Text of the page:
Preserving a First Peoples History
The Arctic Studies Center, an integral part of the expanding Anchorage Museum, is comprised of over six hundred rare Native Alaskan objects displayed for the first time in over 150 years, marking the return of these artifacts to Alaska. The main exhibition, Living Our Cultures, Sharing Our Heritage: The First Peoples of Alaska, features over 600 Native Alaskan cultural and historical artifacts on long-term loan from the Smithsonian Institute’s National Museum of the American Indian and the National Museum of Natural History. The Institution mandated strict display conditions that included seismic, air quality, and vibration considerations to protect over a thousand years of Alaskan Native History.
The core element of the exhibition is ten massive showcases that provide access to the artifacts for scholarly review and hands-on study in their place of origin. In addition to the artifact collections, the museum includes a cultural resource center, a study center, an archeology lab, a soundscape and a seven-screen synchronized orientation film.
Beyond the hands-on components, visitors learn about these culturally rich artifacts through interactive touch screens, that allow them to zoom in for a closer view of artifacts and scroll for more information.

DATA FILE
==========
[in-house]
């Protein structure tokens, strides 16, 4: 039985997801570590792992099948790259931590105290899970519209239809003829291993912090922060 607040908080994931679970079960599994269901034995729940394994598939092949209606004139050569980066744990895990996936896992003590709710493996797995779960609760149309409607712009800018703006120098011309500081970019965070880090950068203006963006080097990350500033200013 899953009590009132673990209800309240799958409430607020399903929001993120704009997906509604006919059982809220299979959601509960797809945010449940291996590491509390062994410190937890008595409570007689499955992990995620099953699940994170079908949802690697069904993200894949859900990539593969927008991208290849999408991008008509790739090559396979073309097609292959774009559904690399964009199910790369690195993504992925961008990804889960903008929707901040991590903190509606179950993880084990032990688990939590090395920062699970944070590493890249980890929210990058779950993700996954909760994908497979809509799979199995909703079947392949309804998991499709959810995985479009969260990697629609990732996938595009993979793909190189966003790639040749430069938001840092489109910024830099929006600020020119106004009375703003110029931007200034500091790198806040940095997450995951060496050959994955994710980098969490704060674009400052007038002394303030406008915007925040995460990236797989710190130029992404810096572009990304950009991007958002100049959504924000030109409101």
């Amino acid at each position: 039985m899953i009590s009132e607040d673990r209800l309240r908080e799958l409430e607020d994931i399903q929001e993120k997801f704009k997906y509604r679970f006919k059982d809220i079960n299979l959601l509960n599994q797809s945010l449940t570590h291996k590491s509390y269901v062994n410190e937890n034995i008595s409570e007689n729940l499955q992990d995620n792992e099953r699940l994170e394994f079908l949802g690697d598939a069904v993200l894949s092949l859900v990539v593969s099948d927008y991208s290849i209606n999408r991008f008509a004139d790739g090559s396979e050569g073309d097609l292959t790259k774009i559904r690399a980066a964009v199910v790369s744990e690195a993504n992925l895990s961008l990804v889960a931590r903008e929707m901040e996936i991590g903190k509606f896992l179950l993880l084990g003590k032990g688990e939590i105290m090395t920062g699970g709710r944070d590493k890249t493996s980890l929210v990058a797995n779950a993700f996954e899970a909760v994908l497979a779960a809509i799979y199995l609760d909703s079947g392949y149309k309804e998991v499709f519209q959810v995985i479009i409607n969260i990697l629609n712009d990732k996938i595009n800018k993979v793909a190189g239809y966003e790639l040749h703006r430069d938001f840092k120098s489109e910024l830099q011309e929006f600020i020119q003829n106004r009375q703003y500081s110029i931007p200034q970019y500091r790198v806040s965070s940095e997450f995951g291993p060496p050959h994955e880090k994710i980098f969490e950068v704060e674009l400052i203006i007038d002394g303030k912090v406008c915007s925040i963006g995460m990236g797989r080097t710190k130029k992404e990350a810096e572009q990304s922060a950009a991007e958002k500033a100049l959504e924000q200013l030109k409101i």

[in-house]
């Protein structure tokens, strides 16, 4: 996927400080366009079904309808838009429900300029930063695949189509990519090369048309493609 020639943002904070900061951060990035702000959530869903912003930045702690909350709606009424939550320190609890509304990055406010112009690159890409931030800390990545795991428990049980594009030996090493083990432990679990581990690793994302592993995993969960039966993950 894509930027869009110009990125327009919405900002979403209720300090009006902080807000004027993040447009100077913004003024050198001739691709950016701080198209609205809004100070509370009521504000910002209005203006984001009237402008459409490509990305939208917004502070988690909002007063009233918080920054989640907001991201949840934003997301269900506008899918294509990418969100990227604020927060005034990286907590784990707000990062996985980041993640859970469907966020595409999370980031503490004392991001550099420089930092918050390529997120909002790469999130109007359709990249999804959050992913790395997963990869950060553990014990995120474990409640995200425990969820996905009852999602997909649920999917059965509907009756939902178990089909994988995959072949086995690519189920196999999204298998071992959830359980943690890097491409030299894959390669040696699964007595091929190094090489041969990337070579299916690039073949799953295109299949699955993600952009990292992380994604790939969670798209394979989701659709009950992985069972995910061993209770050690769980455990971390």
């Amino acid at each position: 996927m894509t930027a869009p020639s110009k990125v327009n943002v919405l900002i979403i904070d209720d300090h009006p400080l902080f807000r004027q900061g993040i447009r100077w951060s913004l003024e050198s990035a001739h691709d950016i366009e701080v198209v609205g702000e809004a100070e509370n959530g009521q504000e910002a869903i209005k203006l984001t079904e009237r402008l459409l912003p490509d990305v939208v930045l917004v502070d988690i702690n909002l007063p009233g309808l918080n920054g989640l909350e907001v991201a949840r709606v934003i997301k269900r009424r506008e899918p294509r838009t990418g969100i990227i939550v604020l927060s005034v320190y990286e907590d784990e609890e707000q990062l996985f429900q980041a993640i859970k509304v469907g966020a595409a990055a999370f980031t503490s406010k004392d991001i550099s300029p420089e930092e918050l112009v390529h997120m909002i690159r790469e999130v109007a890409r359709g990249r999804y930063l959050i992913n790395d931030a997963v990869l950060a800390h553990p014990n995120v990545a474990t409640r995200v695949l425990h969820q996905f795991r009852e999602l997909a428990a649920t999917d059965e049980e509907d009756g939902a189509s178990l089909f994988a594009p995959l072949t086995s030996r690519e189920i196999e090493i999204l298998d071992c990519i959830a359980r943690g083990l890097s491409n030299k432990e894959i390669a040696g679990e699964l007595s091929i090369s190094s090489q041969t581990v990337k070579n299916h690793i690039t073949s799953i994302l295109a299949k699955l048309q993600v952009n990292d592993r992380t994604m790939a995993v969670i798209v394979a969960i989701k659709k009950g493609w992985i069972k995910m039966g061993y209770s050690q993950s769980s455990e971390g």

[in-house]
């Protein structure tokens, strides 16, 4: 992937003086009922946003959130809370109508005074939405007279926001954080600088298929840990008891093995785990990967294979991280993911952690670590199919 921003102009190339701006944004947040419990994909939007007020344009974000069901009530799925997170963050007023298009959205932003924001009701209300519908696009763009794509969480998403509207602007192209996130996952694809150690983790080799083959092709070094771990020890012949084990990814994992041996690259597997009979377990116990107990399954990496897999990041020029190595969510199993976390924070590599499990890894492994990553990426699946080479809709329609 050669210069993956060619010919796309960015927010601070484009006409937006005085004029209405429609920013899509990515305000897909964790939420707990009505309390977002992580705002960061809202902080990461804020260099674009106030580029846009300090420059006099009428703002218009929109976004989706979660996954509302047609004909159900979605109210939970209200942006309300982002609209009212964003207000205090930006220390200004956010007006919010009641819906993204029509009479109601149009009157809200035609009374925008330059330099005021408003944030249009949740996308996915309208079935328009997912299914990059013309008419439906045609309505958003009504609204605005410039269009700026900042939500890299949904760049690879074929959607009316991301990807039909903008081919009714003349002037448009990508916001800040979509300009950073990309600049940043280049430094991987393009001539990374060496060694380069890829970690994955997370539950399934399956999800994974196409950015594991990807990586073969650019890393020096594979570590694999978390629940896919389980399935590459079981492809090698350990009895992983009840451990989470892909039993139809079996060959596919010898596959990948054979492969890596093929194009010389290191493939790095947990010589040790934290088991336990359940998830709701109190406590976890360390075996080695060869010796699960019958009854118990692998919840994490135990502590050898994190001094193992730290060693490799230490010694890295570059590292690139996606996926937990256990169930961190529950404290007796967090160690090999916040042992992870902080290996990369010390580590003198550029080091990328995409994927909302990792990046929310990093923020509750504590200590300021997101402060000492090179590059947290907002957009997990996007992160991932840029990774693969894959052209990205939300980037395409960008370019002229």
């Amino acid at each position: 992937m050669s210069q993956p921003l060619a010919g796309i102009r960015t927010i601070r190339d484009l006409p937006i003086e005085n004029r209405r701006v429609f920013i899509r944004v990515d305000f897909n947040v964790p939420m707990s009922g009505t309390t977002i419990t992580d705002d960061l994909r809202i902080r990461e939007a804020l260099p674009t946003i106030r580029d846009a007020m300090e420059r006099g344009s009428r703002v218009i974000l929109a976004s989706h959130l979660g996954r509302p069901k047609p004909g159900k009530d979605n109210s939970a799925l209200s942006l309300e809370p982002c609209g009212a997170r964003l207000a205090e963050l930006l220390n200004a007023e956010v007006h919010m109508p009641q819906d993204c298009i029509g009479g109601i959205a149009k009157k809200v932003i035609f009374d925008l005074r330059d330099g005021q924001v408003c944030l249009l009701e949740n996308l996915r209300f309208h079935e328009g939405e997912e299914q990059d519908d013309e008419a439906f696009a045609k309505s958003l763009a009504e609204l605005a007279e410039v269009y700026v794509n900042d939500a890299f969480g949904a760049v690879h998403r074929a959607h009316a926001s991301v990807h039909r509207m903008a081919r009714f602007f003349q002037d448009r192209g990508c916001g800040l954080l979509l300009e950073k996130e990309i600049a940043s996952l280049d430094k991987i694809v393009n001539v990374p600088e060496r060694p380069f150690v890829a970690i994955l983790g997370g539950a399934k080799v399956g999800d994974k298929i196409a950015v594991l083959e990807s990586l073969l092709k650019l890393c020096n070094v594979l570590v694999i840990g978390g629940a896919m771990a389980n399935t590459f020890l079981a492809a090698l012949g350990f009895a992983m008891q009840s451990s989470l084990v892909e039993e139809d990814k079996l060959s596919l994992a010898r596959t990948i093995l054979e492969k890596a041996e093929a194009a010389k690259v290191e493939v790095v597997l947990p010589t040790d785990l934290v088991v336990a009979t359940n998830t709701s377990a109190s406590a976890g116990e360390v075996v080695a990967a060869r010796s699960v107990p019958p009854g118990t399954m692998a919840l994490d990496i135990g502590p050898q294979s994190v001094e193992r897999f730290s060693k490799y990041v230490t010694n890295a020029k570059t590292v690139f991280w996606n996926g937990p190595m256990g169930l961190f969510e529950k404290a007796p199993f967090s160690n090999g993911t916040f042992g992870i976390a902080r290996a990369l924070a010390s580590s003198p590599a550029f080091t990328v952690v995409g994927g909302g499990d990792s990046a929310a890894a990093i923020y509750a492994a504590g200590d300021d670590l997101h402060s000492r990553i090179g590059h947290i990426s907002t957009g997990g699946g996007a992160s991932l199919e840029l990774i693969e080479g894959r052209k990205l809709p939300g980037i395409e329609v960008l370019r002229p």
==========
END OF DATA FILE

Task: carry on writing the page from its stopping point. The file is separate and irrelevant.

Scientifically Tested, Gravity Defying Showcases
kubik maltbie coordinated with multiple team members representing a variety of disciplines to engineer and fabricate displays that met the rigorous criteria of the constituent organizations. The scope of work included production of showcases and graphics, audio visual integration, hardware installation, and coordination of onsite operations.
Large artifacts reside in ten massive, custom, preservation-grade showcases, each case suspended from a steel structure in the ceiling to meet seismic requirements. Inside the cases, artifacts are mounted from tensioned ¾” diameter stainless steel rods, engineered to minimize vibrations. Custom-designed stainless-steel brackets enable artifacts to be mounted at an infinite number of heights and angles. Scientifically tested prototype stages ensured the reliability of anti-vibration mechanisms, timing the seconds of movement cessation to preserve the artifacts.
Showcases include desiccant chambers and electronic sensors to monitor and control humidity levels and air quality. Fiber optic lighting remotely located and ventilated in the ceiling, eliminaties heat build-up inside the cases. Cases are electronically mechanized to allow periodic opening and closing with airtight gaskets ensuring hermetical sealing when the cases are closed. Interactive media displays, housed in custom stainless-steel kiosks, are mounted in a cantilever configuration that appear to defy gravity.
Conservators mounted and photographed each artifact at a Smithsonian facility in Maryland before anything shipped to Alaska, ensuring that all stakeholders approved of the artifact’s supports and presentations. Through the engineering and prototype process, kubik maltbie improved the functionality of the display system.
“The team actively cultivated good working relationships with the architects, the exhibit designers, the specialty subcontractors, and the Museum staff. The quality of the outcome has surpassed our expectations.”